Long before there was a Camp Snoopy, there was a Dogpatch, USA in Arkansas along State Highway 7. This theme park was based the classic comic strip Li’L Abner, which ran from 1934 to 1977. Learn about the titan in the amusement park industry that it was years ago, and how it ended up getting shut down.

1. The Origin

The name Dogpatch, USA was derived from the home of the characters, an impoverished mountain village filled with hillbillies in Kentucky. It stood out for being one of the first strips to portray the experience of living in the South, even though cartoonist Al Capp was from Conneticut. It had a big influence on how people perceived the South during its publication, so it made sense that much of Arkansas would want a park dedicated to it. Check out some memorable Li’l Abner strips below.

2. The Opening

Image - Meggito/Flickr

People were hesitant to open the park at first for a few reasons. Some worried that Dogpatch, USA would purport negative hillbilly stereotypes. Others had seen how Disneyland clones had failed to deliver strong attendance and profits. However, Dogpatch was immediately a huge success, with about 8000 visitors on its opening day in May of 1968. It reported a net profit of about $100,000 at the end of the 1968, which adjusted for inflation would be close to a staggering $700,000. Not bad for its first year!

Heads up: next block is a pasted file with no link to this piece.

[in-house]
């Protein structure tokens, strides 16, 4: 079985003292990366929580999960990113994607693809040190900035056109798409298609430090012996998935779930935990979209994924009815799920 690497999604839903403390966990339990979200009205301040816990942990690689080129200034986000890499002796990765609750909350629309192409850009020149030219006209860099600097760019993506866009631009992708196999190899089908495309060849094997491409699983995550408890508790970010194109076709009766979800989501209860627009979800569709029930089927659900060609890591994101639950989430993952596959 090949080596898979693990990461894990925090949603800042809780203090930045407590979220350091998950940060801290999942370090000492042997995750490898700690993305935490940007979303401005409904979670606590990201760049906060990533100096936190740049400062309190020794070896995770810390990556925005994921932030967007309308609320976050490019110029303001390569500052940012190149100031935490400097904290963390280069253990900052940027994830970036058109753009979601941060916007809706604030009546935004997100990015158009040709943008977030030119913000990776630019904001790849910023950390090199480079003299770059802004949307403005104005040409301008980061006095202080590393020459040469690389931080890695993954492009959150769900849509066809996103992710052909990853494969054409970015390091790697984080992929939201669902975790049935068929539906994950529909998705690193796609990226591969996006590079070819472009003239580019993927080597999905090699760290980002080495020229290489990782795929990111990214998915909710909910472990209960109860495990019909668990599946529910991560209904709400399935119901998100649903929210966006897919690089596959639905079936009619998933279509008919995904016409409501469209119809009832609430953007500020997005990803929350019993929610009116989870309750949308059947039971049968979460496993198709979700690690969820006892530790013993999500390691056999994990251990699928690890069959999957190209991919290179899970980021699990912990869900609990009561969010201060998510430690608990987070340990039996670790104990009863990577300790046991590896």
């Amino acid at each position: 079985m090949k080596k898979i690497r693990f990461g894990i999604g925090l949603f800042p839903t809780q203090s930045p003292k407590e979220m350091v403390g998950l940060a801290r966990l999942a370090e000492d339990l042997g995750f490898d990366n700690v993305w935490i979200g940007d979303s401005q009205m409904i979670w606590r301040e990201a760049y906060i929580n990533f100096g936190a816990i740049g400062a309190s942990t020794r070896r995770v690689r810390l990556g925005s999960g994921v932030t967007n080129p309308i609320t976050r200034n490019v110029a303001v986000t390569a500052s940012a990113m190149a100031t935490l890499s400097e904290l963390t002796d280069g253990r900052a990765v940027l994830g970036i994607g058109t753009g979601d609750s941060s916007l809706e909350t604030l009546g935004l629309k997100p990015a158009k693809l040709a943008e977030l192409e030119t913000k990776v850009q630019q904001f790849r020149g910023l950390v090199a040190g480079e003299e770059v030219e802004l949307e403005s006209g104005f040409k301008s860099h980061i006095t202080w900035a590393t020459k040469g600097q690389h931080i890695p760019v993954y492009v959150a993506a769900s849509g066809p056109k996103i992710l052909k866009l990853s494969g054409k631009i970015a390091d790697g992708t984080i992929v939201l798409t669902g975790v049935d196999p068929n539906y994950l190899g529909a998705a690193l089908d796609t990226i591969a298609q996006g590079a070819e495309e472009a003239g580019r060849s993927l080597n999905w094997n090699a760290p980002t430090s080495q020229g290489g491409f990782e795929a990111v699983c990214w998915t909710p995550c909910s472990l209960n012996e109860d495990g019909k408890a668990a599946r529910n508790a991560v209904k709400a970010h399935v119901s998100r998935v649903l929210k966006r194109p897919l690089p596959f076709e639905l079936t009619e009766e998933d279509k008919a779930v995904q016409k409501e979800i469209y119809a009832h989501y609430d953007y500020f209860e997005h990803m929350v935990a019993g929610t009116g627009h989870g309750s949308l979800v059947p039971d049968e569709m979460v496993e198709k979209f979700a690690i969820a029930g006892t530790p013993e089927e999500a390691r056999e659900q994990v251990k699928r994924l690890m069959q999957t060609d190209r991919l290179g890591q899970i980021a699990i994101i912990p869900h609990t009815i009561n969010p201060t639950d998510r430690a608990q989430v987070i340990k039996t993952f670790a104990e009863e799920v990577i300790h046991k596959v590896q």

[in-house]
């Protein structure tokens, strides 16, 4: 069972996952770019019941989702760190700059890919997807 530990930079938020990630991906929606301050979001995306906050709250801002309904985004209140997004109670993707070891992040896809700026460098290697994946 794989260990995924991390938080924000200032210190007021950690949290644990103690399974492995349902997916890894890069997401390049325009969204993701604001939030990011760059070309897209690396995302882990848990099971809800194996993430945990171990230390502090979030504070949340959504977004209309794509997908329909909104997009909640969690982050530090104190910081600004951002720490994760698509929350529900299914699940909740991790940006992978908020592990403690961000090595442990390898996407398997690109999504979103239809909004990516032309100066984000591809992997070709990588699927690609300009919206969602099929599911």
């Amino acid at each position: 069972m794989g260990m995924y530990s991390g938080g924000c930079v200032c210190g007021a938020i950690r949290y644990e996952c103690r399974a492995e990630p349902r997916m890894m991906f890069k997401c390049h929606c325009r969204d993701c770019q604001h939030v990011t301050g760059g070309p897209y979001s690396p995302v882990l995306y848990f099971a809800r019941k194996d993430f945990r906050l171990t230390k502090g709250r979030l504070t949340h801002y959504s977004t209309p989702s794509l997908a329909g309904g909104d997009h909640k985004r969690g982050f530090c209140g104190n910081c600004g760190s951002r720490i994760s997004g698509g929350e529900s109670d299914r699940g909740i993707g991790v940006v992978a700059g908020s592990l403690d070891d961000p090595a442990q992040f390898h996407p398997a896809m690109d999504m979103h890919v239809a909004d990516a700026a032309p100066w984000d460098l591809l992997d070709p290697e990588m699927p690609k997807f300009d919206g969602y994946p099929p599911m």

3. Signs of Trouble

Image - The Stuart/Wikimedia Commons

The owners of Dogpath, USA believed that the park had nearly unlimited potential. A sister park, a ski resort, named the Marble Falls Resort and Convention Center even opened in 1972. Together, Dogpatch, USA and the Marble Falls park were billed as year-round entertainment. But, after a ton of success early on, things started taking a turn for the worse. In 1963 interest rates increased dramatically, and the nationwide energy crisis encouraged many potential guests to stay at home.The initial popularity of hillbillies, the core of Li’l Abner and Dogpatch, USA, waned. A series of TV cancellations was referred to as the “Rural purge.” Because of that, the Li’l Abner restaurant chain and TV series in development never came to fruition.

Mild weather is usually considered a good thing, but it spelled the doom of Dogpatch, USA. Not many people attended the Marble Falls Resort and Convention Center because of it, and Dogpatch wasn’t doing enough business to compensate for that loss. Owner Jess Odom ended up over $3 million in debt. He made some efforts to turn its fortunes around, like a partnership with the University of Arkansas, but ultimately the banks it borrowed from began foreclosing right around the time the Li’l Abner strip and author Al Capp retired.


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